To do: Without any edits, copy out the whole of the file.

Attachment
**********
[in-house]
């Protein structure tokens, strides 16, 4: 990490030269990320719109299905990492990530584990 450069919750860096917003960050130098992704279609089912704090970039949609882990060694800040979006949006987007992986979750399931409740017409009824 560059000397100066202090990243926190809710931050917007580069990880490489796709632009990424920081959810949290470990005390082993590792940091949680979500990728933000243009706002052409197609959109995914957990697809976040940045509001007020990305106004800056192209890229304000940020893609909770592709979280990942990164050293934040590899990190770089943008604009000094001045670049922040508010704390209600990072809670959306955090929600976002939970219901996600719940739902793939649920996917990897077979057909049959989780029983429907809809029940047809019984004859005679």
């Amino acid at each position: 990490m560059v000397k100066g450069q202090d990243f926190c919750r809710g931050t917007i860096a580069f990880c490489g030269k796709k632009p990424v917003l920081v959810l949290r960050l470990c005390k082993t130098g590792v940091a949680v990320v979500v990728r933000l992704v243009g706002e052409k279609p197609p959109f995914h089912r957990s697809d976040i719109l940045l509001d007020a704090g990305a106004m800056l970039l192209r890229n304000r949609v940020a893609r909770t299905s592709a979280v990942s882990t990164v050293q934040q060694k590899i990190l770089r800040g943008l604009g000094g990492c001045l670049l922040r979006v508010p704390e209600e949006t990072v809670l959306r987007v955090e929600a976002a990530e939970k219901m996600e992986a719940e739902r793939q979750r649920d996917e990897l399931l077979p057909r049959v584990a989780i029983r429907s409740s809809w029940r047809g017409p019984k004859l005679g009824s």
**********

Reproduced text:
[in-house]
């Protein structure tokens, strides 16, 4: 990490030269990320719109299905990492990530584990 450069919750860096917003960050130098992704279609089912704090970039949609882990060694800040979006949006987007992986979750399931409740017409009824 560059000397100066202090990243926190809710931050917007580069990880490489796709632009990424920081959810949290470990005390082993590792940091949680979500990728933000243009706002052409197609959109995914957990697809976040940045509001007020990305106004800056192209890229304000940020893609909770592709979280990942990164050293934040590899990190770089943008604009000094001045670049922040508010704390209600990072809670959306955090929600976002939970219901996600719940739902793939649920996917990897077979057909049959989780029983429907809809029940047809019984004859005679």
């Amino acid at each position: 990490m560059v000397k100066g450069q202090d990243f926190c919750r809710g931050t917007i860096a580069f990880c490489g030269k796709k632009p990424v917003l920081v959810l949290r960050l470990c005390k082993t130098g590792v940091a949680v990320v979500v990728r933000l992704v243009g706002e052409k279609p197609p959109f995914h089912r957990s697809d976040i719109l940045l509001d007020a704090g990305a106004m800056l970039l192209r890229n304000r949609v940020a893609r909770t299905s592709a979280v990942s882990t990164v050293q934040q060694k590899i990190l770089r800040g943008l604009g000094g990492c001045l670049l922040r979006v508010p704390e209600e949006t990072v809670l959306r987007v955090e929600a976002a990530e939970k219901m996600e992986a719940e739902r793939q979750r649920d996917e990897l399931l077979p057909r049959v584990a989780i029983r429907s409740s809809w029940r047809g017409p019984k004859l005679g009824s």